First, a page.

Why you don't have to niche down in your career

So following on from the myth of Happily Ever After let’s talk about careers and more importantly, niching down. So most people’s careers look something like this: school, post education, university, master’s degree, maybe Phd, a few little odd jobs along the way until you leave higher education and begin your career. Yey! Or you skip the whole Uni phase, go straight to work, bounce around a few different jobs, find one you like/are good at (not necessarily the same thing) work your way up the ladder until you find somewhere that feels comfortable enough to stop. But then you have to specialise. Competition’s coming up that ladder. The pressures on. Suddenly experience isn’t enough. You need verification but a degree isn’t enough you need a MBA, or a masters or a PhD. Self employed? You need to find your niche, your tribe, be a leader, shine out in the crowd. Find your one big thing that you’re an expert in and sing it to the world.

But actually, that’s not necessarily true. For starters not everyone is academic. Richard Branson, the world’s most famous business man, didn’t even finish secondary school. And we all know how well he did. And niching down, creates it’s own problems. My husband had a friend at university. A Phd specialist who was studying the effects of drugs on mice. Yes, he was a Pinky and the Brain drug pusher. His research was ground breaking, fascinating. He is one of the cleverest people we have ever met. And do you know what he does now? He works for the Post Office!

courtesy of www.imgflip.com

courtesy of www.imgflip.com

His niche, his field of genius, his area of expertise, was such a small field that he couldn’t find a job. And the only reason he got the job in the post office was because he left it of his CV. Shocking isn’t it? But do you know what’s more shocking? He loves his jobs. Because after years of studying and having all this pressure to meet deadlines, follow the rules, jump through the loop holes and be buried in research and books day in and day out; now he just goes to work and comes home. No pressure, no complicated decisions. He has space not only to think, but also to breathe. Is he highly successful? By regular standards no. He’s not rich or powerful or doing a life changing job. But by my standards, I’d say he was pretty damn successful. He is happy, he does a job that fulfils him and has a nice lifestyle because of it. He gets his wages at the ended of the month and he’s happy. But he had unfortunately followed the carrot. Do this because you’re good at it, it will make you successful. Everyone else is doing it, you should too. But did it make him happy or would those years have be better severed doing something else?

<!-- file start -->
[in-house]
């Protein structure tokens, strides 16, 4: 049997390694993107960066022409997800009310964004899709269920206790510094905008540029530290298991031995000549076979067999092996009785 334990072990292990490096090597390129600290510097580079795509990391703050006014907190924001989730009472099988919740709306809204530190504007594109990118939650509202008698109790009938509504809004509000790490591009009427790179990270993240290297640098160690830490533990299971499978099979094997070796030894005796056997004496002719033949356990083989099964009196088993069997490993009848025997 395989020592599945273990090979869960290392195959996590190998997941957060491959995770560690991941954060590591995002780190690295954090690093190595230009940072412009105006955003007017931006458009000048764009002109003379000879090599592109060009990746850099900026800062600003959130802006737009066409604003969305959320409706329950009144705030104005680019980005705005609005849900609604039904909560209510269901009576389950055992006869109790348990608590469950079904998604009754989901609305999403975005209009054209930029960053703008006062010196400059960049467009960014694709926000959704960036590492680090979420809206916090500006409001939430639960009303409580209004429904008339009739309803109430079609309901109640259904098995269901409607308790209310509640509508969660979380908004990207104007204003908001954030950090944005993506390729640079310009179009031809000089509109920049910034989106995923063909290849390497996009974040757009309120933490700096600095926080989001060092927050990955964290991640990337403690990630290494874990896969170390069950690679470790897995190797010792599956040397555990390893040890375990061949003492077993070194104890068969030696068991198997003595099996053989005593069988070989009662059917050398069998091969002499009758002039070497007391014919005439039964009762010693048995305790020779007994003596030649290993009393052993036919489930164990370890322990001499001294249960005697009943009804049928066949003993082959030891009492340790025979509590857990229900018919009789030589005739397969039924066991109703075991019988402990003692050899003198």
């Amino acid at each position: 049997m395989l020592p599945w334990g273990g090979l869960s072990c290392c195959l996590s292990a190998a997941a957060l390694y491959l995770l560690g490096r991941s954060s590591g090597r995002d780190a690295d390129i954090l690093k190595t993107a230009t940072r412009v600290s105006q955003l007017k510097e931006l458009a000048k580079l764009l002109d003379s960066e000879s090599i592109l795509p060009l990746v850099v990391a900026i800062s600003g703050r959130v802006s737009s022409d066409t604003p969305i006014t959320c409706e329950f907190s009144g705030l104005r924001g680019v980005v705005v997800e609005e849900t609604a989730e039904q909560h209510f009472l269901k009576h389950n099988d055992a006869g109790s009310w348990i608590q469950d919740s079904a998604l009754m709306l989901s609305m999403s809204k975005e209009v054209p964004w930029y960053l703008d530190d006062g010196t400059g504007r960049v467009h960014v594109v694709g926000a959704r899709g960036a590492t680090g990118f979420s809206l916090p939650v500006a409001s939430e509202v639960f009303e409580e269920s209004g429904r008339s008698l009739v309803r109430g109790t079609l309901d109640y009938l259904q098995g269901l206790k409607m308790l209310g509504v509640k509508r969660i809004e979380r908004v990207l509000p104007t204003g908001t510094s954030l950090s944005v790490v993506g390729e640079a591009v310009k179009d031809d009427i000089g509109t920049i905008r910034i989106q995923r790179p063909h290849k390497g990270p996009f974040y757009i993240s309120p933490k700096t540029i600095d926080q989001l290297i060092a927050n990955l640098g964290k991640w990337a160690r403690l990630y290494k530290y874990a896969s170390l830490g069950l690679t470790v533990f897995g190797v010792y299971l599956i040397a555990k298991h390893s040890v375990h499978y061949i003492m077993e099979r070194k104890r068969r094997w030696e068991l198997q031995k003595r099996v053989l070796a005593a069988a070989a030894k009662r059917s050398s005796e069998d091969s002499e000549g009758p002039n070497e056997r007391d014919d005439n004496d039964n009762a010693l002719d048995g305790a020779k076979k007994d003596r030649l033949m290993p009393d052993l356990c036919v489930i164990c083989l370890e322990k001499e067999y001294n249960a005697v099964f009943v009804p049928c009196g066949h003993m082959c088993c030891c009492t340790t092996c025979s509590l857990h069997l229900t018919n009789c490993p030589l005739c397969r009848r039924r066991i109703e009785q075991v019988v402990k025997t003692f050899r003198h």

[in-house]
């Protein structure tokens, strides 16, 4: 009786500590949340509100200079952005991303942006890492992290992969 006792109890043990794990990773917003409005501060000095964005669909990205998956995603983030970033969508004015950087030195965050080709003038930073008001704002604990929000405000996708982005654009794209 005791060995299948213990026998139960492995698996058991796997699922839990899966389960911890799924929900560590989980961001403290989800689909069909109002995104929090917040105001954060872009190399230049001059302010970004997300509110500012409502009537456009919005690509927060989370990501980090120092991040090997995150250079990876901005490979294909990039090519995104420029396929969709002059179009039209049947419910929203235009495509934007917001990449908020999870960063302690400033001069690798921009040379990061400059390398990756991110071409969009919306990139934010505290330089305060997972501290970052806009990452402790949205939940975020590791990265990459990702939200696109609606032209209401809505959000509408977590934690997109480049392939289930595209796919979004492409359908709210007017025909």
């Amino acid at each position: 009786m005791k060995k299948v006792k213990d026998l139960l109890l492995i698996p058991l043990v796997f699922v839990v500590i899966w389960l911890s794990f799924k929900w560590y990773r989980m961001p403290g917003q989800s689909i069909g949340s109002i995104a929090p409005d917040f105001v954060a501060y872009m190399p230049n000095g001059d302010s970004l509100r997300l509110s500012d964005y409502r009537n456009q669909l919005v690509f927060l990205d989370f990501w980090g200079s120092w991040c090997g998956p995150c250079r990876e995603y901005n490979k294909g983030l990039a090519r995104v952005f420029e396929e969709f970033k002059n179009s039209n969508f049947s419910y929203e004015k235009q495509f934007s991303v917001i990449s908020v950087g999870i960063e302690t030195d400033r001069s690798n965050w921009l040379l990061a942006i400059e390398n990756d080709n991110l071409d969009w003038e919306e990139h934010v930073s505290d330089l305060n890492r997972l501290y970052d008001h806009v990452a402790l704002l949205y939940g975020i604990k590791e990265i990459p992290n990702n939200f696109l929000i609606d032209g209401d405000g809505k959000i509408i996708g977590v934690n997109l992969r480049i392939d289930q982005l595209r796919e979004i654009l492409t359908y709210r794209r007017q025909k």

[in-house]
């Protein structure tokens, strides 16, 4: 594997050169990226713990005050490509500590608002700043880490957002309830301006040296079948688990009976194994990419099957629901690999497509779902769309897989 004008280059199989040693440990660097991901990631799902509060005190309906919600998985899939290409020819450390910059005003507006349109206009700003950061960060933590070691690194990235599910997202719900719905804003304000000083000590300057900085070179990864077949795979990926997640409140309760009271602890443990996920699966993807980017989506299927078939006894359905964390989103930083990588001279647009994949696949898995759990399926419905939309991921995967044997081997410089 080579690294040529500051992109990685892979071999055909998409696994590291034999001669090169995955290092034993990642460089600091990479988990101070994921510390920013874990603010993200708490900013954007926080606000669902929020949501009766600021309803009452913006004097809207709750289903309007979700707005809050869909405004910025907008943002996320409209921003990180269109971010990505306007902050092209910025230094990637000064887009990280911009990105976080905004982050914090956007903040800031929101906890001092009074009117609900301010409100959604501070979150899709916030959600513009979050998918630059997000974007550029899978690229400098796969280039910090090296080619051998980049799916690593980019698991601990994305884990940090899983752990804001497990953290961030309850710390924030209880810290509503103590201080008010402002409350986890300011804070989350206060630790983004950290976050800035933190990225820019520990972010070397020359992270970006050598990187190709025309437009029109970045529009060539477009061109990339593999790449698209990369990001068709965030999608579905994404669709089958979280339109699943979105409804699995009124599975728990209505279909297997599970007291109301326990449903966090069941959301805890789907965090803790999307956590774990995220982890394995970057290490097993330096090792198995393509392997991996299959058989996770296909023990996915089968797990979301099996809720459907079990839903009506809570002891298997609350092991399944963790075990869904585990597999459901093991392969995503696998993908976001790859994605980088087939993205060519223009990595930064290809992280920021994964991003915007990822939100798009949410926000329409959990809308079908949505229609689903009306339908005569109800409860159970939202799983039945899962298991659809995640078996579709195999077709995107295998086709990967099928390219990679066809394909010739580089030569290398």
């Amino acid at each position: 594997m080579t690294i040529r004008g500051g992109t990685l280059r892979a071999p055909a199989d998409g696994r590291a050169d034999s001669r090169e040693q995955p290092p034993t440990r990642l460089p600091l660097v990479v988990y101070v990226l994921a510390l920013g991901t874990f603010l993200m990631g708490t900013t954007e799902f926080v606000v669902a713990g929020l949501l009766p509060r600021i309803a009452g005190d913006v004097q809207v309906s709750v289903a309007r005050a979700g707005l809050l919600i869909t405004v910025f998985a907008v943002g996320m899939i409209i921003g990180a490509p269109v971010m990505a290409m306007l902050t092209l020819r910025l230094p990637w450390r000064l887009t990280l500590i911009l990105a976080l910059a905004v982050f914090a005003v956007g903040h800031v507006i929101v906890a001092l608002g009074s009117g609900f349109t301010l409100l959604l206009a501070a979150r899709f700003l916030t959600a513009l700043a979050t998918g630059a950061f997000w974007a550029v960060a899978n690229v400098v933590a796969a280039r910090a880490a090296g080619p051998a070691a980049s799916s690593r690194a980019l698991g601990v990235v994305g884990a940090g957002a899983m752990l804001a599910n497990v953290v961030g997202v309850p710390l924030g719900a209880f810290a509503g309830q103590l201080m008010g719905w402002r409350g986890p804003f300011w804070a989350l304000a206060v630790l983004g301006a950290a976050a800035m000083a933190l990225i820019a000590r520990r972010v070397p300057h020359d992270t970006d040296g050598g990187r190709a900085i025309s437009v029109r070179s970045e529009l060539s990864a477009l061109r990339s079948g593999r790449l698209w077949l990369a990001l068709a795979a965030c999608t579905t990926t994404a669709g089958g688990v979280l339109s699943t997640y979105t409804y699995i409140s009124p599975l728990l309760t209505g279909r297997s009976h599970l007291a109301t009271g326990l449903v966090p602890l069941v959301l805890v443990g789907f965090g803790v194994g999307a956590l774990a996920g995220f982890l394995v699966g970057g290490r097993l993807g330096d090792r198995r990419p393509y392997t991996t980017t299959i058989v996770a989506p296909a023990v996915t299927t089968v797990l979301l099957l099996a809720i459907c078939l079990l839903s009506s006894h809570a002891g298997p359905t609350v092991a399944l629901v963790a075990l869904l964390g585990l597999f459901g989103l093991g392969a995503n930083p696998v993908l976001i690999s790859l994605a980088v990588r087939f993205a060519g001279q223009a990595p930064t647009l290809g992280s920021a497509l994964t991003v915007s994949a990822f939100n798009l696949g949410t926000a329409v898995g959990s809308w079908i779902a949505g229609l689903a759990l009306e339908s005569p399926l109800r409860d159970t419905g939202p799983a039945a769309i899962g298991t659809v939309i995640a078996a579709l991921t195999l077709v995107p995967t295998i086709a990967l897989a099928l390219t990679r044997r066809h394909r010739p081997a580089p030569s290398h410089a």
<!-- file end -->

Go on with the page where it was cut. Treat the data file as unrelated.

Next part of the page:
Now as an entrepreneur obviously it’s important to have a niche in some respect. Because if you don’t know what you have to offer, you’ll have nothing to sell. The same goes for your career. But being solely focused on one path isn’t all you have to be. It’s ok to be multi passionate because it makes you more versatile and more importantly, more employable. Recruiters love speaking to people who have taken a year out to travel because humans by nature love to explore. Why? Because it gives us new insights, new ways of thinking, new ways of looking at the world around us. Ideas and creativity are the life blood of the business world and if you are a creative type, it’s ok to pursue that. My niche (because of all the weird, wonderful and terrifying things I’ve done) is to help people through change. To help find their passion in life and pursue their own happiness. Do you know why? Because when you shine, you light up the people around you. And that’s what I love. Lighting people up. So it’s ok if you can’t find a box your skill set fits into. Or if you feel you don’t have the right amount of qualifications. I have lots of qualifications and I studied all of them because I was absolutely fascinated by the subject. Which is great. But I met so many people at Uni who were studying just because they were expected to have just one more qualification to their portfolio, even if that qualification had absolutely nothing to do with their dream career. Which is absolutely maddening. Why get into all that debt to get a piece of paper that you don’t even want in the first place? I used to panic because I had all these random qualifications and skills. But what I didn’t realise (because I couldn’t see my future path) was I needed all these skills to make me a good coach. Because I pursued things that made me happy I developed a life long passion for learning but  I never fitted into pigeon holes. And if you don’t fit into them either don’t worry. You just can’t see how they fit together yet because you weren’t meant to be squashed into a box. You my friend, were meant to fly.